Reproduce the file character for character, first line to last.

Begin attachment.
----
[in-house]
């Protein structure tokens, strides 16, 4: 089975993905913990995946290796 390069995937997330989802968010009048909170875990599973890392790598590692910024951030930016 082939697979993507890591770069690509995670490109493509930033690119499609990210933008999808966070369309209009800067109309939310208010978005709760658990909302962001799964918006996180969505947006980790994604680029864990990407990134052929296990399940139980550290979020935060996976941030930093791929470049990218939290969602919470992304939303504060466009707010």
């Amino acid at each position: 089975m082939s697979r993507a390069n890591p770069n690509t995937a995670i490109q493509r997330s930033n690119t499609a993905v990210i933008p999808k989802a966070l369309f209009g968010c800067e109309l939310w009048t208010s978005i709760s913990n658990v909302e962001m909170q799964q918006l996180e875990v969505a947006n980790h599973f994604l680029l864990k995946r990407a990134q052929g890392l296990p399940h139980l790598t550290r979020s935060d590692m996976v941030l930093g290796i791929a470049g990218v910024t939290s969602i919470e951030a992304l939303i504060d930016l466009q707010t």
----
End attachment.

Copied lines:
[in-house]
């Protein structure tokens, strides 16, 4: 089975993905913990995946290796 390069995937997330989802968010009048909170875990599973890392790598590692910024951030930016 082939697979993507890591770069690509995670490109493509930033690119499609990210933008999808966070369309209009800067109309939310208010978005709760658990909302962001799964918006996180969505947006980790994604680029864990990407990134052929296990399940139980550290979020935060996976941030930093791929470049990218939290969602919470992304939303504060466009707010």
């Amino acid at each position: 089975m082939s697979r993507a390069n890591p770069n690509t995937a995670i490109q493509r997330s930033n690119t499609a993905v990210i933008p999808k989802a966070l369309f209009g968010c800067e109309l939310w009048t208010s978005i709760s913990n658990v909302e962001m909170q799964q918006l996180e875990v969505a947006n980790h599973f994604l680029l864990k995946r990407a990134q052929g890392l296990p399940h139980l790598t550290r979020s935060d590692m996976v941030l930093g290796i791929a470049g990218v910024t939290s969602i919470e951030a992304l939303i504060d930016l466009q707010t």